"The idea of increasing taxes on low- to middle-income Americans at this time is ludicrous," said Bryan Hatchell, a spokesman for Reynolds American Inc., the nation's second-biggest tobacco company. "As middle-income Americans struggle to make ends meet in a very slow economic recovery period, this is not the time to hit them with higher taxes."
The biggest tax increase in Obama's budget would limit the value of itemized deductions for wealthy families. The limits would apply to all itemized deductions, including those for mortgage interest, charitable contributions and state and local taxes. They would also apply to tax-exempt interest, employer-sponsored health insurance and income exclusions for employee retirement contributions.
The proposal would raise $529 billion over the next decade.
Charitable groups have already mounted a lobbying campaign to oppose the limits because they are worried they would discourage wealthy people from donating. Obama has made similar proposals in previous budgets and received lukewarm responses from fellow Democrats. Most Republicans oppose it.
Among the other tax changes, Obama's budget would:
- Impose the "Buffett Rule," named after billionaire investor Warren Buffett, an Obama supporter who favors higher taxes. The rules say people making more than $1 million must pay at least 30 percent of their income in federal taxes. The rule would raise $53 billion over the next decade.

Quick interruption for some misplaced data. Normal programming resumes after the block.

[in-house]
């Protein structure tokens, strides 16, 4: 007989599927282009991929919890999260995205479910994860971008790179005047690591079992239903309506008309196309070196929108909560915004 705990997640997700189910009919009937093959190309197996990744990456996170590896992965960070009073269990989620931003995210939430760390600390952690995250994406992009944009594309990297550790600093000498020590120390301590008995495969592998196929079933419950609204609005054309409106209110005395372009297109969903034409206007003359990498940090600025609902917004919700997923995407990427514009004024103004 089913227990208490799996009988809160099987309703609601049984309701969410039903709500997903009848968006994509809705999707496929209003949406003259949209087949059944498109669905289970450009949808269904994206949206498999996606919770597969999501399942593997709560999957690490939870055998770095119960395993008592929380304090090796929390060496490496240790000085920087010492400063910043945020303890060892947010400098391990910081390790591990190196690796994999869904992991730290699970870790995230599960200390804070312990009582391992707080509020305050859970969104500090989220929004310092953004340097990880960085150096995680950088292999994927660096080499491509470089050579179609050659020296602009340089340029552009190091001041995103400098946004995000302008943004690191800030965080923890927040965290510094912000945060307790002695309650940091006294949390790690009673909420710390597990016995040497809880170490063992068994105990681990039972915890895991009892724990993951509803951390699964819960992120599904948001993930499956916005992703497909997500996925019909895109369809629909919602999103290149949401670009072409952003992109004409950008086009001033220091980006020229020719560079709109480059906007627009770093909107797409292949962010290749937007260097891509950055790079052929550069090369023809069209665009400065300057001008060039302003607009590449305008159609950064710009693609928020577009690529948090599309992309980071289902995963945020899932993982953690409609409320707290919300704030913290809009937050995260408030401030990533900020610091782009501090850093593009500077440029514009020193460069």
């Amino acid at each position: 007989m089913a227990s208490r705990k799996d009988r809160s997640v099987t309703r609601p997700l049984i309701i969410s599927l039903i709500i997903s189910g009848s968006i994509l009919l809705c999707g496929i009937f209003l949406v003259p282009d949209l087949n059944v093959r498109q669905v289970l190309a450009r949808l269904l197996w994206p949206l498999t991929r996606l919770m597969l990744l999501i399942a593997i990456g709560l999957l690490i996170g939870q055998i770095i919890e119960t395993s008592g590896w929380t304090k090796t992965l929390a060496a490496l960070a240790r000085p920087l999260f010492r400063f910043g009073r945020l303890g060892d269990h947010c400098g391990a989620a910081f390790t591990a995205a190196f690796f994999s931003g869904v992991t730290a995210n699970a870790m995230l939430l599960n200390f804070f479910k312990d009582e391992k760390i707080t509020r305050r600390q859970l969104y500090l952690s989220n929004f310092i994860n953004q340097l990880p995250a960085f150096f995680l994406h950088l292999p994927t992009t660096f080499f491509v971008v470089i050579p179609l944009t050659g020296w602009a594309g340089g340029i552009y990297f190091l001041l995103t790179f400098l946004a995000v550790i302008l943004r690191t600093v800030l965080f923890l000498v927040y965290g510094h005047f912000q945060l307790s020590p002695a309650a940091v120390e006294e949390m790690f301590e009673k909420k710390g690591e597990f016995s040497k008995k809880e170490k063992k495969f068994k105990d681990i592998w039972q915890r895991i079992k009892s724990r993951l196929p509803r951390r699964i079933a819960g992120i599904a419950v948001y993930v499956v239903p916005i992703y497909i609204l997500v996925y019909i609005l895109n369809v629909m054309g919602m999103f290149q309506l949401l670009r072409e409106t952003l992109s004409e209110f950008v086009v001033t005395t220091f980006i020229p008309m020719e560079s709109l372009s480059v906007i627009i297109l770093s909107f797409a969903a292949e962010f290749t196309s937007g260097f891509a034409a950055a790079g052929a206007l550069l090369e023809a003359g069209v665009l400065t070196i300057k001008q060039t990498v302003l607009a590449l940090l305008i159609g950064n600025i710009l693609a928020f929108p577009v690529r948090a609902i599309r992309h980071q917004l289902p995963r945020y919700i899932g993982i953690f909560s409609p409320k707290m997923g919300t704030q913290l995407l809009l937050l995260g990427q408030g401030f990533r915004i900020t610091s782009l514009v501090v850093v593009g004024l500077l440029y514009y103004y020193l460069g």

- Prohibit tax-free contributions to retirement accounts once the account's assets reach a certain limit. The initial limit would be set at $3.4 million. The proposal would raise about $9 billion over the next decade.
- Eliminate a series of tax breaks for oil, gas and coal companies, raising $44 billion over the next decade.
- Change accounting rules for the way companies value their inventories for tax purposes. The change would raise $81 billion over the next decade.
- Expand and make permanent the research and development tax credit, saving businesses $99 billion over the next decade. The current credit expires at the end of the year, though it is routinely extended.
- Make permanent rules that allow small businesses to more quickly write off expenses, saving business $69 billion over the next decade.